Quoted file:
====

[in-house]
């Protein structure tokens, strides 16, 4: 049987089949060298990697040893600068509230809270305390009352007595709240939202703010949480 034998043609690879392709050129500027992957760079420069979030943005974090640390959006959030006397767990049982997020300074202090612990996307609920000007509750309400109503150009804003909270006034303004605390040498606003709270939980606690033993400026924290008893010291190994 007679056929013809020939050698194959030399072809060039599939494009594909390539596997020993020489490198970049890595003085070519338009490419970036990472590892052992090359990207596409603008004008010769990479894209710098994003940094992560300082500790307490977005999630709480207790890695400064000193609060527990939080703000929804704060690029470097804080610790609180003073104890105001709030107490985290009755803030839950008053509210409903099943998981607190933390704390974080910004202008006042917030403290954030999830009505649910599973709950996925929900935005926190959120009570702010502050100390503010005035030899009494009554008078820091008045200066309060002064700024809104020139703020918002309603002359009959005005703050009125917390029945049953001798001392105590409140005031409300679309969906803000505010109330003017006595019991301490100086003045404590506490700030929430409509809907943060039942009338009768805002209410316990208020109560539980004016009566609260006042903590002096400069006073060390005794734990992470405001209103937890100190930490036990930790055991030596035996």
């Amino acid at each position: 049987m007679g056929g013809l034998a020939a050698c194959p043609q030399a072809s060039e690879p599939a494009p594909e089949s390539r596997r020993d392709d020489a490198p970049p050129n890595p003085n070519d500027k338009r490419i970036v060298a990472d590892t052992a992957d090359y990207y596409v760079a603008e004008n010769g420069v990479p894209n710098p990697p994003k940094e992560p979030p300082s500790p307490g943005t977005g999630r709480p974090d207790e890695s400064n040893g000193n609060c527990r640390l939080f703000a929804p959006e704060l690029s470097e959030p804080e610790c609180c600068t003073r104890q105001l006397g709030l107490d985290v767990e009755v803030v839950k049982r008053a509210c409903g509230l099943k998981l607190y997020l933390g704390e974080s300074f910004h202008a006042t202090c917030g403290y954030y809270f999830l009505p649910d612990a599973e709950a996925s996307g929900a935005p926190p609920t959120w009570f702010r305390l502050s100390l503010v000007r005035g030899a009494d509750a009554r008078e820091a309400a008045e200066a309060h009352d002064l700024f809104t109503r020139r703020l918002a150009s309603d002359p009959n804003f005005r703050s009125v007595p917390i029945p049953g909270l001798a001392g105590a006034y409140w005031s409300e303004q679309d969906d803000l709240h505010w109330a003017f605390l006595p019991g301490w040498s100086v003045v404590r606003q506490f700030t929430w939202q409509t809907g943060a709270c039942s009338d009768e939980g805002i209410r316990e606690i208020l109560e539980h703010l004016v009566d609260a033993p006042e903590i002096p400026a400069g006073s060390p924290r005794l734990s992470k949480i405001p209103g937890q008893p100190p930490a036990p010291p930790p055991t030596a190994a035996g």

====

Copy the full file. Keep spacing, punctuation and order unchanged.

[in-house]
């Protein structure tokens, strides 16, 4: 049987089949060298990697040893600068509230809270305390009352007595709240939202703010949480 034998043609690879392709050129500027992957760079420069979030943005974090640390959006959030006397767990049982997020300074202090612990996307609920000007509750309400109503150009804003909270006034303004605390040498606003709270939980606690033993400026924290008893010291190994 007679056929013809020939050698194959030399072809060039599939494009594909390539596997020993020489490198970049890595003085070519338009490419970036990472590892052992090359990207596409603008004008010769990479894209710098994003940094992560300082500790307490977005999630709480207790890695400064000193609060527990939080703000929804704060690029470097804080610790609180003073104890105001709030107490985290009755803030839950008053509210409903099943998981607190933390704390974080910004202008006042917030403290954030999830009505649910599973709950996925929900935005926190959120009570702010502050100390503010005035030899009494009554008078820091008045200066309060002064700024809104020139703020918002309603002359009959005005703050009125917390029945049953001798001392105590409140005031409300679309969906803000505010109330003017006595019991301490100086003045404590506490700030929430409509809907943060039942009338009768805002209410316990208020109560539980004016009566609260006042903590002096400069006073060390005794734990992470405001209103937890100190930490036990930790055991030596035996």
């Amino acid at each position: 049987m007679g056929g013809l034998a020939a050698c194959p043609q030399a072809s060039e690879p599939a494009p594909e089949s390539r596997r020993d392709d020489a490198p970049p050129n890595p003085n070519d500027k338009r490419i970036v060298a990472d590892t052992a992957d090359y990207y596409v760079a603008e004008n010769g420069v990479p894209n710098p990697p994003k940094e992560p979030p300082s500790p307490g943005t977005g999630r709480p974090d207790e890695s400064n040893g000193n609060c527990r640390l939080f703000a929804p959006e704060l690029s470097e959030p804080e610790c609180c600068t003073r104890q105001l006397g709030l107490d985290v767990e009755v803030v839950k049982r008053a509210c409903g509230l099943k998981l607190y997020l933390g704390e974080s300074f910004h202008a006042t202090c917030g403290y954030y809270f999830l009505p649910d612990a599973e709950a996925s996307g929900a935005p926190p609920t959120w009570f702010r305390l502050s100390l503010v000007r005035g030899a009494d509750a009554r008078e820091a309400a008045e200066a309060h009352d002064l700024f809104t109503r020139r703020l918002a150009s309603d002359p009959n804003f005005r703050s009125v007595p917390i029945p049953g909270l001798a001392g105590a006034y409140w005031s409300e303004q679309d969906d803000l709240h505010w109330a003017f605390l006595p019991g301490w040498s100086v003045v404590r606003q506490f700030t929430w939202q409509t809907g943060a709270c039942s009338d009768e939980g805002i209410r316990e606690i208020l109560e539980h703010l004016v009566d609260a033993p006042e903590i002096p400026a400069g006073s060390p924290r005794l734990s992470k949480i405001p209103g937890q008893p100190p930490a036990p010291p930790p055991t030596a190994a035996g």